Wednesday, February 1, 2017

The National Endowment For The Arts Could Be On Trump’s Guillotine


  (photo cred: arts.gov)



In the weeks leading up to his inauguration, many have speculated about the measures newly-elected President Donald Trump would take in his first few days as commander in chief. According to a report from the Hill, Trump plans to eliminate the National Endowment for the Arts, an action that could have severe ramifications for culture in the United States.


Introduced in 1965 when Lyndon Johnson was president, the NEA has been means of providing government funding and support for various artistic endeavors. The grants given by the NEA affect a wide range of artistic practices and programs, from art museums to specific artists working on projects. If abolished, artistic expression would be struck with a severe blow.


Since art is a very popular way of voicing displeasure and protest, cutting the NEA would be the Trump administration's way of sending a message, one that says, "Your voice does not deserve to be heard." Trump may not understand the Arts since his taste of the arts include a $20,000 portrait of himself and a star on the Hollywood Walk of Fame for being the host and producer of The Apprentice.


Artists of all levels of fame and walks of life would be affected by this action. Upstarts would be at a severe disadvantage because various passion projects they are trying to get off the ground could be stuck there indefinitely because they can't get the funding they so desperately need. Those such as popular musicians and other artists could be impacted also because noble causes that would benefit from government endorsement would go unacknowledged.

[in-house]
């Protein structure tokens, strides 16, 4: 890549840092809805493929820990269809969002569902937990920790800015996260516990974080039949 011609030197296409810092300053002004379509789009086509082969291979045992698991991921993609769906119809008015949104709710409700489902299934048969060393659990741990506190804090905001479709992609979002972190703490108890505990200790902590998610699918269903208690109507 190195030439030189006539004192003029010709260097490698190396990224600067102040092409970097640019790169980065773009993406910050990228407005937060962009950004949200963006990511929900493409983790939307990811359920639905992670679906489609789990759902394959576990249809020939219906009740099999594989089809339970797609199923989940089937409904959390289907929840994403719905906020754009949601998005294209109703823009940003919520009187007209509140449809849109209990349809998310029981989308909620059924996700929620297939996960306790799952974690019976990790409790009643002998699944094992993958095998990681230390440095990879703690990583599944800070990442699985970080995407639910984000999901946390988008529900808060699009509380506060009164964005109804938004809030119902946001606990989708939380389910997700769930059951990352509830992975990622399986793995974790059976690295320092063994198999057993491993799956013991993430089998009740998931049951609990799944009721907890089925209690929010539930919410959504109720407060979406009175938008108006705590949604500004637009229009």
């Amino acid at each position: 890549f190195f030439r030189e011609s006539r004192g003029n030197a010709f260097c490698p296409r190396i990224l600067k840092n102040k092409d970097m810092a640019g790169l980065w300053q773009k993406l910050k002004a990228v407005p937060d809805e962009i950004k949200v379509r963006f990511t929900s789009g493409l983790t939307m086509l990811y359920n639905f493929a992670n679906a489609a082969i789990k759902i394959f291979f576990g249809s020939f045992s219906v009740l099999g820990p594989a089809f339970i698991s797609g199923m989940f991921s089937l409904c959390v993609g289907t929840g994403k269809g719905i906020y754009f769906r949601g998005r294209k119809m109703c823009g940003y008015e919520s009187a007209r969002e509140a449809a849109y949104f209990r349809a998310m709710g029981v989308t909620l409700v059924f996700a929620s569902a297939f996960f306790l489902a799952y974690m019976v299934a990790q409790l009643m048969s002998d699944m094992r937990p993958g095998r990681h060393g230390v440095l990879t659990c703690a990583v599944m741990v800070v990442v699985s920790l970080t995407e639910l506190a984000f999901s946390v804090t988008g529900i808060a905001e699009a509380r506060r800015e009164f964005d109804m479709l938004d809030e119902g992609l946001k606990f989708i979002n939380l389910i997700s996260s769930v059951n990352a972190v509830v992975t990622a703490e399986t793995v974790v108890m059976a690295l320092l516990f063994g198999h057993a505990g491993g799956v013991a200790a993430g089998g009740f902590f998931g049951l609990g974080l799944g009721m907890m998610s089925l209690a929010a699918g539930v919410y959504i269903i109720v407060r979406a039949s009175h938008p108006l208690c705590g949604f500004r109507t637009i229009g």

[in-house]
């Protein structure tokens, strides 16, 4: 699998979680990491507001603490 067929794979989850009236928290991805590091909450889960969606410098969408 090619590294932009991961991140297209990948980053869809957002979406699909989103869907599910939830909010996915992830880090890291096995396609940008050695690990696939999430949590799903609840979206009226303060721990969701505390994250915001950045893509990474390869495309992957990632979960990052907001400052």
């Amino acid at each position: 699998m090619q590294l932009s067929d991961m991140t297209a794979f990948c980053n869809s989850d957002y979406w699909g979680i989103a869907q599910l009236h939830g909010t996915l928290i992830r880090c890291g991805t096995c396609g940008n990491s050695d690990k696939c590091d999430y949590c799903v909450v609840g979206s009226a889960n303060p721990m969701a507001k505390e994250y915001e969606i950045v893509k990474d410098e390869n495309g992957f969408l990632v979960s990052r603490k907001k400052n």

For instance, Robert Redford's own Sundance Film Festival began, in part, due to the NEA. Last year, the Monterey Jazz Festival tributed legendary producer Quincy Jones, another NEA-supported endeavor that wouldn't happen under Trump's presidency if this plan goes forward.


Supporters of Trump's supposed plan will argue that he's demonstrating a primary tenet of fiscal conservatism: cutting unnecessary expenses. Trump's administration has said they want to reduce the federal deficit by $1.05 trillion each year. By eliminating the NEA as well as the National Endowment for the Humanities and privatizing the Corporation for Public Broadcasting, the deficit would be reduced by a paltry 0.074 percent.


There have been those who have spoken out against some of the more provocative works funded by the NEA, such as Andres Serrano's controversial "Piss Christ" photograph. However, those who support the First Amendment must realize that a government suppression of the arts is a deeply troubling first step in what could become a movement against creativity and expression.



As worrisome as the possibility of an NEA defunding is, it is at least a small blessing that it has come to attention so early in Trump's presidency. Americans, be they liberal, conservative or politically unaffiliated, all have some sort of relationship with the arts and have likely been affected in some way by the NEA, whether they realize it or not. If the NEA is to be eliminated, it would be an issue that affects everyone in at least some way. He may have a book called The Art of the Deal, but we wish that Trump would know better about how to deal with art.




Reactions:

0 comments:

Post a Comment